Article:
BY Holger Liebs in Reviews | 08 JAN 08
Featured in
Issue 112

Mike Kelley

BY Holger Liebs in Reviews | 08 JAN 08

With a palette ranging from garish orange to leafy green to pale violet, it looks as though a night-club designer has been unleashed in the gallery to attempt a visualization of Goethe’s colour theory. The rooms are faintly illuminated by a handful of lamps whose lights are diffused by coloured glass panels, and it is so dark that those who enter risk tripping over the tubes that weave their way around the entire space, connecting gas bottles to vessels reminiscent of outsize cheese-plate domes or snow globes, raised up on plinths. Inside the vessels are models of trapped miniature cities, transparent and multi-coloured skyscraper agglomerations that could almost pass for forests of dildos. Videos of cyclones and sparks flying around inside the domes are projected onto the walls, alongside light-boxes with three-dimensional, comic-book-style renderings of the same domes. The ambience is completed by New Age mood sounds murmuring around the space, undermined by a technoid rumbling, gurgling and hissing. It is a visual and acoustic tour de force, a ghostly yet breathtaking spectacle that leaves gallery-goers feeling as though they’ve landed on another planet.

Mike Kelley’s synaesthetic Gesamtkunstwerk updates earlier holistic Utopias of harmony and universal communication – from the early-20th-century experiments of Russian composer Alexander Scriabin to the multimedia design environments of the 1960s – by introducing another key 20th-century myth of reconciliation and salvation: Superman. The title of the show, ‘Kandors’, references the eponymous city on Superman’s home planet of Krypton that was saved in miniature form under a bell jar by the superhero and transferred to his ‘Fortress of Solitude’ after an evil alien had shrunk Kandor and its inhabitants to the size of a toy. This transportable city-in-a-bottle is emblematic of Superman’s traumatic childhood and symbolic of the double loss he suffered of both his parents and his homeland.

Since Superman trivia have been subsumed into everyday American life – the motif of the Fortress of Solitude, for example, has been quoted in numerous American television series from The Simpsons to Saturday Night Live – Kandor denotes a kind of Utopia, a purely imaginary place, a possible but never actually realized version of a city (Kelley’s installation Kandor-Con of 2000, a kind of laboratory for a future metropolis, was also shown in Berlin, in an abandoned factory on Ackerstrasse). For Kandor is the phantom of a place in two senses: within the logic of the Superman story it is the miniaturized symbol of a traumatic loss; furthermore, since countless renderings of it exist in numerous comic strips, with each version being slightly different, its original appearance can no longer be accurately recalled.

Kelley subjects Kandor to adaptation and reinterpretation within the context of ‘repressed memory syndrome’, the popular mythology according to which the memory of traumatic events could well be completely blocked from the conscious (an idea originated by Freud in his early writings but later abandoned in preference for the repression of impulses theory). Repressed memory therapy obliges the patient to go on an arduous search for clues in their memory, or to lay bare the gaps. This is something Kelley first explored in Educational Complex (1995), an installation that recreates in model form every school the artist attended: the result is as authentic as possible, but necessarily fragmentary. Within this architecture, voids and closed rooms represent the gaps in Kelley’s memory, thus wryly suggesting a possible trauma experienced by the artist.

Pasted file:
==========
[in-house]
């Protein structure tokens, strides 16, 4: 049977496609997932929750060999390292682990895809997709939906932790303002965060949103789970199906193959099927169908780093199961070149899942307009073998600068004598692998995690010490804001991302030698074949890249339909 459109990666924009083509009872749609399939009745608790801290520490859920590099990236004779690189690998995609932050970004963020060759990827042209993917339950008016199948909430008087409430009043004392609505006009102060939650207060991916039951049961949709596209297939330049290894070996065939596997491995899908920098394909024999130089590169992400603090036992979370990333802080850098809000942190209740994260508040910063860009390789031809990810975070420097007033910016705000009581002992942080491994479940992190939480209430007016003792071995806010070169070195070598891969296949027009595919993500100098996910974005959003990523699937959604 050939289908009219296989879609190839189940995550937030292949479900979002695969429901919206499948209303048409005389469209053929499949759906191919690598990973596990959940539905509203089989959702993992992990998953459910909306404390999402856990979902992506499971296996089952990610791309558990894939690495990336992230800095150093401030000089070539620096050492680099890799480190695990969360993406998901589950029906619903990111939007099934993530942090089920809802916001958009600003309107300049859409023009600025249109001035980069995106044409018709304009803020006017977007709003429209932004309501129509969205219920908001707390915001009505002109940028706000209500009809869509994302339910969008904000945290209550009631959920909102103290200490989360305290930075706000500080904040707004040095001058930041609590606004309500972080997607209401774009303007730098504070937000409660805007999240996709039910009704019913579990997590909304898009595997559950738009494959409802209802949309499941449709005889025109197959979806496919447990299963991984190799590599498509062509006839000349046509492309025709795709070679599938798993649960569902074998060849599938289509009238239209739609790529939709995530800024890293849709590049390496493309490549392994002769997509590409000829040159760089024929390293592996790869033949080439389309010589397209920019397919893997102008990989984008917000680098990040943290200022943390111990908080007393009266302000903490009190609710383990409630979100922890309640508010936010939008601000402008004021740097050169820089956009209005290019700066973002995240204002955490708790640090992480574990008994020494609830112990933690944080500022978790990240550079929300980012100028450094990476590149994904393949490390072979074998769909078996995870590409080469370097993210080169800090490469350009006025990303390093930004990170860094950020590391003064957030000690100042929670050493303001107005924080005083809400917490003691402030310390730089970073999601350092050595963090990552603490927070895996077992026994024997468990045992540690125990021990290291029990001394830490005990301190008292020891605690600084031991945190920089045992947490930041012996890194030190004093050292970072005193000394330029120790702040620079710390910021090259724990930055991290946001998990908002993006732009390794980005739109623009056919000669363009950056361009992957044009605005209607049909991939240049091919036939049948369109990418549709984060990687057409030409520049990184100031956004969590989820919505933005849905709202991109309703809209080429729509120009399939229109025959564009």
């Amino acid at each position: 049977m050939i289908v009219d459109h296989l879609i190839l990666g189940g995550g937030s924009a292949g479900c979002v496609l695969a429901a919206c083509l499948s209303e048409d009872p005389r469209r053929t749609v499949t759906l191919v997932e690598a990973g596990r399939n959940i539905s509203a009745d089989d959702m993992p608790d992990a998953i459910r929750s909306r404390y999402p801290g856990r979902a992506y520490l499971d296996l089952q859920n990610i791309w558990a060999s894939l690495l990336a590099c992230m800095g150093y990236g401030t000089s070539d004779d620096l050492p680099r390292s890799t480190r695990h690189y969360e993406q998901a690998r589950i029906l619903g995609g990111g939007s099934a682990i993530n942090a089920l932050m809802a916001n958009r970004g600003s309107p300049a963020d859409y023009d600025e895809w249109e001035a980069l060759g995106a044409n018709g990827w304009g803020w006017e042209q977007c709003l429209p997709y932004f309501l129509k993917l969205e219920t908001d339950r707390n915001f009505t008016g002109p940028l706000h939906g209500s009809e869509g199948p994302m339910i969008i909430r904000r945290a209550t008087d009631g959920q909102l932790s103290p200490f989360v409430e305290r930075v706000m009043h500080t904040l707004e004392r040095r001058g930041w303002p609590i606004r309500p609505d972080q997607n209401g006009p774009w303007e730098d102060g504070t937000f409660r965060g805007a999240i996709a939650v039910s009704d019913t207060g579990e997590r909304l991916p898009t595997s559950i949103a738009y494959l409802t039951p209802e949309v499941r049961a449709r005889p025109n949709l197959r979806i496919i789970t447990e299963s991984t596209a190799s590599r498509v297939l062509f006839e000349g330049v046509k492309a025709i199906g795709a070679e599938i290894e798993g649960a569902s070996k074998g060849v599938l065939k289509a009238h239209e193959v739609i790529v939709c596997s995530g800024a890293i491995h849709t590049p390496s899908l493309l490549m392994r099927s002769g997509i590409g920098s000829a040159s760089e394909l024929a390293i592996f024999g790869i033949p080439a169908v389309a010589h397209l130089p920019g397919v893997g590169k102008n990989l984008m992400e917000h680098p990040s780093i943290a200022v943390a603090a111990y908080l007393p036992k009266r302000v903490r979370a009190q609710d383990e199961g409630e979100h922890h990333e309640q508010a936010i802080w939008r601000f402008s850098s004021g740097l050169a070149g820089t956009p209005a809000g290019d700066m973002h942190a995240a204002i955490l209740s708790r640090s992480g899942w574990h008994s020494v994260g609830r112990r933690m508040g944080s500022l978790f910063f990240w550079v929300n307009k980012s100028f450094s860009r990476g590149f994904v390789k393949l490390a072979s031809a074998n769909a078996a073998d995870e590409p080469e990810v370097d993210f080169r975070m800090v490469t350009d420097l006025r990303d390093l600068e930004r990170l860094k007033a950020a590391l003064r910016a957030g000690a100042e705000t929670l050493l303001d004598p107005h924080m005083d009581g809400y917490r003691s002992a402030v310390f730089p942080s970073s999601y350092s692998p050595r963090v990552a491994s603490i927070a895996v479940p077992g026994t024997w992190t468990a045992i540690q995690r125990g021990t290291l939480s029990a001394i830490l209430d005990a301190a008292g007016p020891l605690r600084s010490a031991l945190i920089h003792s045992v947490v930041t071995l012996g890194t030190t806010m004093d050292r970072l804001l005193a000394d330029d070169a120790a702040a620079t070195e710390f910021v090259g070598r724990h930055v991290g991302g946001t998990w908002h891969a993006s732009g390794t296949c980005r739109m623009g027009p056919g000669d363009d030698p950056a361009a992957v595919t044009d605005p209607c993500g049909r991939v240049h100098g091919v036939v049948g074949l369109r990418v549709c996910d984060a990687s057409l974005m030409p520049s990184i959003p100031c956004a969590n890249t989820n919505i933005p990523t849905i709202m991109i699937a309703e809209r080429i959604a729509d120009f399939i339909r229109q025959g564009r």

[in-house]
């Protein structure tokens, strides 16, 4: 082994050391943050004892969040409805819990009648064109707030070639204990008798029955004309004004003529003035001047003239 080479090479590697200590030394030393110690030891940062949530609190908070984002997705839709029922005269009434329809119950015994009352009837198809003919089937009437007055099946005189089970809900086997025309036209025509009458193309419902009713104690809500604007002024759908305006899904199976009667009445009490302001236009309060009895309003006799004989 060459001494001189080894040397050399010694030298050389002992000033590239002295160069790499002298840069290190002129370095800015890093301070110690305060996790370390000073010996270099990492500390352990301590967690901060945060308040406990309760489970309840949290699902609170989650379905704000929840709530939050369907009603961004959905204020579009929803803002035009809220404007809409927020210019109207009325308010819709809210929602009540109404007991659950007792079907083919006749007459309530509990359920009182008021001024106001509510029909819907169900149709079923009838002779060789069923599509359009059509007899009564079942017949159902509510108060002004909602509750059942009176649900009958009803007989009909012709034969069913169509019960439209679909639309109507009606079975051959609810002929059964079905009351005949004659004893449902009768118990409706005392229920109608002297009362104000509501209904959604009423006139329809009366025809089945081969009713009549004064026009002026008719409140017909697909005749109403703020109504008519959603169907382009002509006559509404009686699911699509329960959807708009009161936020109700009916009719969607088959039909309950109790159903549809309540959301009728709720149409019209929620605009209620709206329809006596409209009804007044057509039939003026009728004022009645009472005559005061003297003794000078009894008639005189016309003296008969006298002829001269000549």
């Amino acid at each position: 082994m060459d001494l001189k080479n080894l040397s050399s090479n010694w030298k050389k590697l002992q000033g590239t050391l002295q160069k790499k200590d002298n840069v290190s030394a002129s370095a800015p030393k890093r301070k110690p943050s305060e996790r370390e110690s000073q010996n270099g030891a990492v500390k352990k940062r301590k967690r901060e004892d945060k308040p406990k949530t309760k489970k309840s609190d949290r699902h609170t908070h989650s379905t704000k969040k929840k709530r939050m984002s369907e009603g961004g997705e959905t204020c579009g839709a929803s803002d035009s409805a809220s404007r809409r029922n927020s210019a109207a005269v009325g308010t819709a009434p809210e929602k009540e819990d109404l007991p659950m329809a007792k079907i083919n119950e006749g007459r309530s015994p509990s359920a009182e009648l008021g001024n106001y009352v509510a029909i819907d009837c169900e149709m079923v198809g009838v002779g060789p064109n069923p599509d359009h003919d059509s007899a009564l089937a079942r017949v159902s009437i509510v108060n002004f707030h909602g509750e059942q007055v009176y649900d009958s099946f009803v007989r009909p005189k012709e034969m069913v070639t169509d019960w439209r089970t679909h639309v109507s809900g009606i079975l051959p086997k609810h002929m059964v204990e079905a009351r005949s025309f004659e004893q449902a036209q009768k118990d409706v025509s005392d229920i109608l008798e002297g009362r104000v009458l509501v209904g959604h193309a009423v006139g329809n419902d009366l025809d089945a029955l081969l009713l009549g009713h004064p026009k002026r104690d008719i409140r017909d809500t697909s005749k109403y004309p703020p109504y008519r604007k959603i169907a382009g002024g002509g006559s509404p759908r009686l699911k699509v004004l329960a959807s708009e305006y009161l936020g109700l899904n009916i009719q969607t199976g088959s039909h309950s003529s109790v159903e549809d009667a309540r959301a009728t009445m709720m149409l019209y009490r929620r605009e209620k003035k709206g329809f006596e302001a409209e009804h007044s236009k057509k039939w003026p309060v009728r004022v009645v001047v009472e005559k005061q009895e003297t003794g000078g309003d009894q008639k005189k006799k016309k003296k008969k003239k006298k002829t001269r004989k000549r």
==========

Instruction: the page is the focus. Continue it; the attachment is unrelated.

With ‘Kandors’ however, Kelley has moved away from this more autobiographical approach. Discussing the installation in Berlin, he emphasized that his main focus was on the work’s formal aspects: he wanted to achieve the colour qualities of Henri Matisse, he said, but in three-dimensional form. This reference to Matisse, who strove for harmony of form and colour, and whose last works evoked the lost paradise of Oceania, is surprising only at first glance. It serves Kelley as abstract code for the fact that Kandor, as a lost paradise, also stands for a feeling of insurmountable Otherness (not just for Superman, the alien who will always remain an outsider on Earth). And for depression – Kelley also mentioned Sylvia Plath’s novel The Bell Jar (1963), in which she writes: ‘Wherever I sat … I would be sitting under the same glass bell jar, stewing in my sour air.’ Not for nothing did Kelley insist, as part of the million-dollar production budget of ‘Kandors’, on the perfect quality of the glass domes, which were hand-blown in a Czech glassworks and then tinted in the USA. The evocation of a clean, airtight prison had to be perfect. At the same time this sense of overbearing isolation was split between several independent units, separated by screens, no longer permitting a focal point, just continuous transformation.

And is Kelley himself, whose own underdog biography is so often projected onto his work, not a kind of Superman of contemporary art? ‘Superman’, says David Carradine in Quentin Tarantino’s Kill Bill Vol. 2 (2004), ‘is the only superhero born with his superhuman powers – he must disguise himself as a little nobody to get by on Earth.’ Kelley uses the ruins of formerly popular myths to address major questions on a grand scale, examining the link between narcissism and alienation, tragedy and buffoonery, trash and art.